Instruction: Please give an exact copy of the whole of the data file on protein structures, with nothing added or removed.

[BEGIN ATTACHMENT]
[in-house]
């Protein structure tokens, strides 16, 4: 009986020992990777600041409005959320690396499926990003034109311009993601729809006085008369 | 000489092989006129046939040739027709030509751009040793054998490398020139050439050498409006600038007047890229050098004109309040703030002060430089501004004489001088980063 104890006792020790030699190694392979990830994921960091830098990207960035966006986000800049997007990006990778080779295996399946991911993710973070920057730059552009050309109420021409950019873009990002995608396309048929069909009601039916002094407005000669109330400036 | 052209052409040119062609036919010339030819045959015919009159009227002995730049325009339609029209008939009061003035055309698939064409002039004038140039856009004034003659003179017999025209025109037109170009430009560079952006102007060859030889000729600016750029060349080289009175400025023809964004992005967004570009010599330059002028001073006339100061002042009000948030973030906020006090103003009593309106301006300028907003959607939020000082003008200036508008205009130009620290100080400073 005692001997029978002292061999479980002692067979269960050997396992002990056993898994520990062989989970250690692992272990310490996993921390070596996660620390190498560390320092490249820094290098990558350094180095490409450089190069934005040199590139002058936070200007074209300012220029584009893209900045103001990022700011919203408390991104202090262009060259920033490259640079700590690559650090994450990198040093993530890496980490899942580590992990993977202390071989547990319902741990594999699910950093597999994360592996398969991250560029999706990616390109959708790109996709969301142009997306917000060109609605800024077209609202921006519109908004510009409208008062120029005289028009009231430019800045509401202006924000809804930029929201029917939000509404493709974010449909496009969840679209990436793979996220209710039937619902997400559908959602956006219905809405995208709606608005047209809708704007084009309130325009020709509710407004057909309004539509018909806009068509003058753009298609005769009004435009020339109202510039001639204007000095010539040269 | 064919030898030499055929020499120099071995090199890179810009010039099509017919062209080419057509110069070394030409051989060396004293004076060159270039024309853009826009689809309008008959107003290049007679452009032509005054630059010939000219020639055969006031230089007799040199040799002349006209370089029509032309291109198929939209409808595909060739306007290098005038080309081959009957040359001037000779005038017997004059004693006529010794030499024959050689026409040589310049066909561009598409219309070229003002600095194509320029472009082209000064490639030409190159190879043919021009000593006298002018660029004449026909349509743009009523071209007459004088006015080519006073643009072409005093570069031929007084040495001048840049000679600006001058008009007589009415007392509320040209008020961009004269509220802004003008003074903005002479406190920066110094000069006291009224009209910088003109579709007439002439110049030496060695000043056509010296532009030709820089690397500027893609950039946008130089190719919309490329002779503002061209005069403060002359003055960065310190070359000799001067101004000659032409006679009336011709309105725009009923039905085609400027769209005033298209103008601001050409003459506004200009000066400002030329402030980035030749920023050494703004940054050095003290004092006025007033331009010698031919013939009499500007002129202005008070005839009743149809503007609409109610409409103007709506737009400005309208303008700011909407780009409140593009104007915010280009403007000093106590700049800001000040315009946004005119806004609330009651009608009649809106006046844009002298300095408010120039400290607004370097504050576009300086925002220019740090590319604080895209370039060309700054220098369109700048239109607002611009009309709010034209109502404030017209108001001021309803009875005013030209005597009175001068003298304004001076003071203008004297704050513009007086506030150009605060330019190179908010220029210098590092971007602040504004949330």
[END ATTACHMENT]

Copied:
[in-house]
């Protein structure tokens, strides 16, 4: 009986020992990777600041409005959320690396499926990003034109311009993601729809006085008369 | 000489092989006129046939040739027709030509751009040793054998490398020139050439050498409006600038007047890229050098004109309040703030002060430089501004004489001088980063 104890006792020790030699190694392979990830994921960091830098990207960035966006986000800049997007990006990778080779295996399946991911993710973070920057730059552009050309109420021409950019873009990002995608396309048929069909009601039916002094407005000669109330400036 | 052209052409040119062609036919010339030819045959015919009159009227002995730049325009339609029209008939009061003035055309698939064409002039004038140039856009004034003659003179017999025209025109037109170009430009560079952006102007060859030889000729600016750029060349080289009175400025023809964004992005967004570009010599330059002028001073006339100061002042009000948030973030906020006090103003009593309106301006300028907003959607939020000082003008200036508008205009130009620290100080400073 005692001997029978002292061999479980002692067979269960050997396992002990056993898994520990062989989970250690692992272990310490996993921390070596996660620390190498560390320092490249820094290098990558350094180095490409450089190069934005040199590139002058936070200007074209300012220029584009893209900045103001990022700011919203408390991104202090262009060259920033490259640079700590690559650090994450990198040093993530890496980490899942580590992990993977202390071989547990319902741990594999699910950093597999994360592996398969991250560029999706990616390109959708790109996709969301142009997306917000060109609605800024077209609202921006519109908004510009409208008062120029005289028009009231430019800045509401202006924000809804930029929201029917939000509404493709974010449909496009969840679209990436793979996220209710039937619902997400559908959602956006219905809405995208709606608005047209809708704007084009309130325009020709509710407004057909309004539509018909806009068509003058753009298609005769009004435009020339109202510039001639204007000095010539040269 | 064919030898030499055929020499120099071995090199890179810009010039099509017919062209080419057509110069070394030409051989060396004293004076060159270039024309853009826009689809309008008959107003290049007679452009032509005054630059010939000219020639055969006031230089007799040199040799002349006209370089029509032309291109198929939209409808595909060739306007290098005038080309081959009957040359001037000779005038017997004059004693006529010794030499024959050689026409040589310049066909561009598409219309070229003002600095194509320029472009082209000064490639030409190159190879043919021009000593006298002018660029004449026909349509743009009523071209007459004088006015080519006073643009072409005093570069031929007084040495001048840049000679600006001058008009007589009415007392509320040209008020961009004269509220802004003008003074903005002479406190920066110094000069006291009224009209910088003109579709007439002439110049030496060695000043056509010296532009030709820089690397500027893609950039946008130089190719919309490329002779503002061209005069403060002359003055960065310190070359000799001067101004000659032409006679009336011709309105725009009923039905085609400027769209005033298209103008601001050409003459506004200009000066400002030329402030980035030749920023050494703004940054050095003290004092006025007033331009010698031919013939009499500007002129202005008070005839009743149809503007609409109610409409103007709506737009400005309208303008700011909407780009409140593009104007915010280009403007000093106590700049800001000040315009946004005119806004609330009651009608009649809106006046844009002298300095408010120039400290607004370097504050576009300086925002220019740090590319604080895209370039060309700054220098369109700048239109607002611009009309709010034209109502404030017209108001001021309803009875005013030209005597009175001068003298304004001076003071203008004297704050513009007086506030150009605060330019190179908010220029210098590092971007602040504004949330």